There were demonstrations against the government in Petrograd. Workers were joined on the streets by soldiers and the Kronstadt sailors calling for power to be given to the Soviets.
1917 (4th July)
Prince Lvov resigned, unable to control the liberals and socialists within the Provisional government.
1917 (5th July)
The Government blamed the July Days uprising on Bolshevik leaders and many, including Trotsky, were arrested. Lenin escaped to Finland.
1917 (16th July)
Kornilov was appointed Commander of the Russian troops.
1917 (18th July)
The Socialist Alexander Kerensky became Prime Minister.
1917 (26th – 30th August)
General Kornilov called for tough measures to restore discipline in the army and to increase economic output. However, although these measures would have helped to restore order they went against the spirit of the Provisional Government. With much of Petrograd at a standstill following the July Days, Kornilov called for martial law to be established in the city. Kerensky refused and fearing an attempted takeover by Kornilov called on the Kronstadt sailors to come to his defence. He also agreed to arm the Bolshevik ‘Red Guards’ so that they could defend the city. Kornilov’s troops travelled by train to Petrograd but railway workers stopped the trains and persuaded the soldiers to desert.
1917 (1st September)
Kornilov was arrested.
1917 (September)
Kerensky was persuaded to release those Bolsheviks that had been imprisoned following the July Days.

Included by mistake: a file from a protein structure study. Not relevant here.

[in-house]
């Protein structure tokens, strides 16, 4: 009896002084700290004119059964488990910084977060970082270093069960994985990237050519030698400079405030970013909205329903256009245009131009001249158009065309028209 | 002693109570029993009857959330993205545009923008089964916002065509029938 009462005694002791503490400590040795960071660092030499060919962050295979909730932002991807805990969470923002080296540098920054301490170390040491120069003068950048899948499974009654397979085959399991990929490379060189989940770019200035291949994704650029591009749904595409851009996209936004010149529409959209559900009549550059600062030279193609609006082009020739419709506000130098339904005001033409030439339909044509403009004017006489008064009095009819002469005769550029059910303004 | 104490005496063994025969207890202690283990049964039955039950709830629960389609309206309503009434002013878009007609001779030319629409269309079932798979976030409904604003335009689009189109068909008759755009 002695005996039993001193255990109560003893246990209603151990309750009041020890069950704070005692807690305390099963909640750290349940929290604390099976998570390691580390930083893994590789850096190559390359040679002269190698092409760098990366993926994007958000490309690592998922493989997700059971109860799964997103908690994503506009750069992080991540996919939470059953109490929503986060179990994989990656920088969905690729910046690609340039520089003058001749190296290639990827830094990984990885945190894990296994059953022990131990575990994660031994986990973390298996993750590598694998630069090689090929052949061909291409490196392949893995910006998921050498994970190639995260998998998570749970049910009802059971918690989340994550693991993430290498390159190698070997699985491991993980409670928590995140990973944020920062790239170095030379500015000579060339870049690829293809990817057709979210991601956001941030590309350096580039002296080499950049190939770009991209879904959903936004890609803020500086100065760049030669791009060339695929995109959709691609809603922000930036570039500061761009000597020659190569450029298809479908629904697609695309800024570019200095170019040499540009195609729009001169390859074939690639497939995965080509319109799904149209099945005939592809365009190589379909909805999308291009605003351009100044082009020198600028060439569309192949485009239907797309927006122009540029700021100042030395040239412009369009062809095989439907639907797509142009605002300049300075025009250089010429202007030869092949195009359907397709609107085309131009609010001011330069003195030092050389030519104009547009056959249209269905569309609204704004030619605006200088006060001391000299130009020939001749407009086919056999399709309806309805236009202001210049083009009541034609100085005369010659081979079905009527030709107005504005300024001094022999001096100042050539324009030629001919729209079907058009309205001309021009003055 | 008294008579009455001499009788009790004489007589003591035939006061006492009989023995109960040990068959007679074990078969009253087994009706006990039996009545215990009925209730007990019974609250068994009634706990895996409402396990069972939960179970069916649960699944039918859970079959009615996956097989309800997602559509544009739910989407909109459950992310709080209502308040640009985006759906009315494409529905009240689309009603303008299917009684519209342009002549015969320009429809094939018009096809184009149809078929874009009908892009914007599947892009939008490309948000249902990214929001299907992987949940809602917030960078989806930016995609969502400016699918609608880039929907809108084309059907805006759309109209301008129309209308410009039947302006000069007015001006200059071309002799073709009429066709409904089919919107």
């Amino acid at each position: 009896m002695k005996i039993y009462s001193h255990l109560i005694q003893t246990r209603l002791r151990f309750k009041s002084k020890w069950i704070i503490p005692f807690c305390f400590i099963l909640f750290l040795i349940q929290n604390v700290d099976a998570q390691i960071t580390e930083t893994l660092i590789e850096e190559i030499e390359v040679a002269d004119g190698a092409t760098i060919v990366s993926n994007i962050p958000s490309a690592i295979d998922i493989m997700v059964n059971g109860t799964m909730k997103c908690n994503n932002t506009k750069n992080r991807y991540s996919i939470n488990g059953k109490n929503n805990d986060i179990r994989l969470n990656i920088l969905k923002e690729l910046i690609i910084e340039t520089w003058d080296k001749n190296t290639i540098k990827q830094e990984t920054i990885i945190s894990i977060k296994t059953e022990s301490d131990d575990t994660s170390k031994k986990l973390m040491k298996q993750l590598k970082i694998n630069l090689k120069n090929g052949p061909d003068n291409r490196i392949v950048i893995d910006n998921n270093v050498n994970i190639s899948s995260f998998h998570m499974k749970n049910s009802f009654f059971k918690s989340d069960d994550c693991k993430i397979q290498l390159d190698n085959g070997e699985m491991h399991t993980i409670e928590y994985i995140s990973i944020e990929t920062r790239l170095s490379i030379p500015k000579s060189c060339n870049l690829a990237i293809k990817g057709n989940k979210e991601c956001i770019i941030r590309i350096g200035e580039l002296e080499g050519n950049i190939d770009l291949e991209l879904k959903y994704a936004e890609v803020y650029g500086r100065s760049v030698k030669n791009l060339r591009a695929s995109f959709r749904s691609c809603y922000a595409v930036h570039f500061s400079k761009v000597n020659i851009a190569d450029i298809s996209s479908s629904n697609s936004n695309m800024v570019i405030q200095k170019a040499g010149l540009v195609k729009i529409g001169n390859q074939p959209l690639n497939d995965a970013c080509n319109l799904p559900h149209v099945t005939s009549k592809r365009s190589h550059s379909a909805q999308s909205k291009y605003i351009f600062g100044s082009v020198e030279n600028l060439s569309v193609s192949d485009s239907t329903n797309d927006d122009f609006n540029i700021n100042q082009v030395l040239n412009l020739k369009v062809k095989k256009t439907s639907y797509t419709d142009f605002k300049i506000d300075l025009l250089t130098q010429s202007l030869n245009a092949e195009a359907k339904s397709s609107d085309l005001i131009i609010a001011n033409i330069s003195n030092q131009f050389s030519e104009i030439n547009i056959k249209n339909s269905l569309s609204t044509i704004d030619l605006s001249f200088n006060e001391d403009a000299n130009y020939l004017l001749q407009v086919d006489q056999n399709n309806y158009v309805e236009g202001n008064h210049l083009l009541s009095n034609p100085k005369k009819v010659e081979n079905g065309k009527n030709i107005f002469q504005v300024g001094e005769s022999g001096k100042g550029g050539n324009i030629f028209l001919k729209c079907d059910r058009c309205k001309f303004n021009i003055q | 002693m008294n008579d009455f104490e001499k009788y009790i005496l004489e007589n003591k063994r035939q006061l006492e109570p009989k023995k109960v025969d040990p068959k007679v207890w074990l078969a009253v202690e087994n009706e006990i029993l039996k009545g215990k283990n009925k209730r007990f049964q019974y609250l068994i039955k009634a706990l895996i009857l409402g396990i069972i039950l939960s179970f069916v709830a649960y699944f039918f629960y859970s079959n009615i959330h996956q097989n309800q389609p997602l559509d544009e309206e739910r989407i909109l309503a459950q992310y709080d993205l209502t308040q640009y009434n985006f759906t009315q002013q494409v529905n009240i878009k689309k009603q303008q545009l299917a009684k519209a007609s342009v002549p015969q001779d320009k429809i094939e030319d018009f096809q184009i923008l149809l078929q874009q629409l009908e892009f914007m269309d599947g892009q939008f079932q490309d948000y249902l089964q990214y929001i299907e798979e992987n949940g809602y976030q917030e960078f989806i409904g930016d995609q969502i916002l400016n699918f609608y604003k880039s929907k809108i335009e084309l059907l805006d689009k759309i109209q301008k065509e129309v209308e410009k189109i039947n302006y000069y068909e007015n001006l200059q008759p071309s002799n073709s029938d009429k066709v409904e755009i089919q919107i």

1917 (September)
Leon Trotsky became leader of the Petrograd Soviet. He worked closely with Vladimir Lenin to plan a Bolshevik takeover.
1917 (September)
Throughout the late Summer and early September support for the Bolsheviks had grown and by the end of September had reached 200,000.
1917 (7th October)
Lenin returned to Petrograd.
October Revolution
1917 (9th October)
The Bolsheviks established a Military Revolutionary Committee led by Trotsky
1917 (10th October)
Lenin attended a meeting of the Bolshevik Central Committee and called for a Bolshevik Revolution
1917 (24th October)
Armed workers, Bolshevik Red Guards and the Kronstadt sailors occupied key buildings around the city of Petrograd.
1917 (25th October)
Alexander Kerensky left Petrograd in disguise bound for the front line. The remaining members of the Provisional Government met in the Winter Palace and were still there when armed Bolshevik supporters entered the Palace. They were all arrested.
1917 (26th October)
A congress of Soviets was held which appointed the first Soviet government and appointed Lenin as Chairman of the Council of People’s Commissars. Joseph Stalin was made Commissar for Nationalities and Leon Trotsky was made People’s Commissar for Foreign Affairs.
1917 (27th October)
The Bolsheviks continued to gain control of towns and cities.
1917 (28th, 29th October)